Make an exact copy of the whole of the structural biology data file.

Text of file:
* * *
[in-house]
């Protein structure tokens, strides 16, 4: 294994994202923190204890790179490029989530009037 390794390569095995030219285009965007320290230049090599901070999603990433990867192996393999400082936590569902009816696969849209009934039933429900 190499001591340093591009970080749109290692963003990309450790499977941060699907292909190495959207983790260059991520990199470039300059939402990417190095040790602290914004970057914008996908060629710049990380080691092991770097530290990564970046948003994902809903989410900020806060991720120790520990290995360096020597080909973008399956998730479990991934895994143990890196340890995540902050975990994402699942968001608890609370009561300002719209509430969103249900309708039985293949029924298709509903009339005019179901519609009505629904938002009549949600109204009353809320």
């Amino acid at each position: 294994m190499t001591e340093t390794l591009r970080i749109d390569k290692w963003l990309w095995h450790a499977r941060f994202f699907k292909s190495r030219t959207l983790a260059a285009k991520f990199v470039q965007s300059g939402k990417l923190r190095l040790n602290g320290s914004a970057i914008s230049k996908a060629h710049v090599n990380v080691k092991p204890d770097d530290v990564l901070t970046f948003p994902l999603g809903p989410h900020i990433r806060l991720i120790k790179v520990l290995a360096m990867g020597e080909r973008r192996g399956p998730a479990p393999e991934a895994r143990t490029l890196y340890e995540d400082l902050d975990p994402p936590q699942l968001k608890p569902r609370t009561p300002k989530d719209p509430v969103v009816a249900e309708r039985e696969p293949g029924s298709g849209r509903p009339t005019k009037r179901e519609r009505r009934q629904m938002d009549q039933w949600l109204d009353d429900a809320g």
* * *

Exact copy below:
[in-house]
């Protein structure tokens, strides 16, 4: 294994994202923190204890790179490029989530009037 390794390569095995030219285009965007320290230049090599901070999603990433990867192996393999400082936590569902009816696969849209009934039933429900 190499001591340093591009970080749109290692963003990309450790499977941060699907292909190495959207983790260059991520990199470039300059939402990417190095040790602290914004970057914008996908060629710049990380080691092991770097530290990564970046948003994902809903989410900020806060991720120790520990290995360096020597080909973008399956998730479990991934895994143990890196340890995540902050975990994402699942968001608890609370009561300002719209509430969103249900309708039985293949029924298709509903009339005019179901519609009505629904938002009549949600109204009353809320």
């Amino acid at each position: 294994m190499t001591e340093t390794l591009r970080i749109d390569k290692w963003l990309w095995h450790a499977r941060f994202f699907k292909s190495r030219t959207l983790a260059a285009k991520f990199v470039q965007s300059g939402k990417l923190r190095l040790n602290g320290s914004a970057i914008s230049k996908a060629h710049v090599n990380v080691k092991p204890d770097d530290v990564l901070t970046f948003p994902l999603g809903p989410h900020i990433r806060l991720i120790k790179v520990l290995a360096m990867g020597e080909r973008r192996g399956p998730a479990p393999e991934a895994r143990t490029l890196y340890e995540d400082l902050d975990p994402p936590q699942l968001k608890p569902r609370t009561p300002k989530d719209p509430v969103v009816a249900e309708r039985e696969p293949g029924s298709g849209r509903p009339t005019k009037r179901e519609r009505r009934q629904m938002d009549q039933w949600l109204d009353d429900a809320g």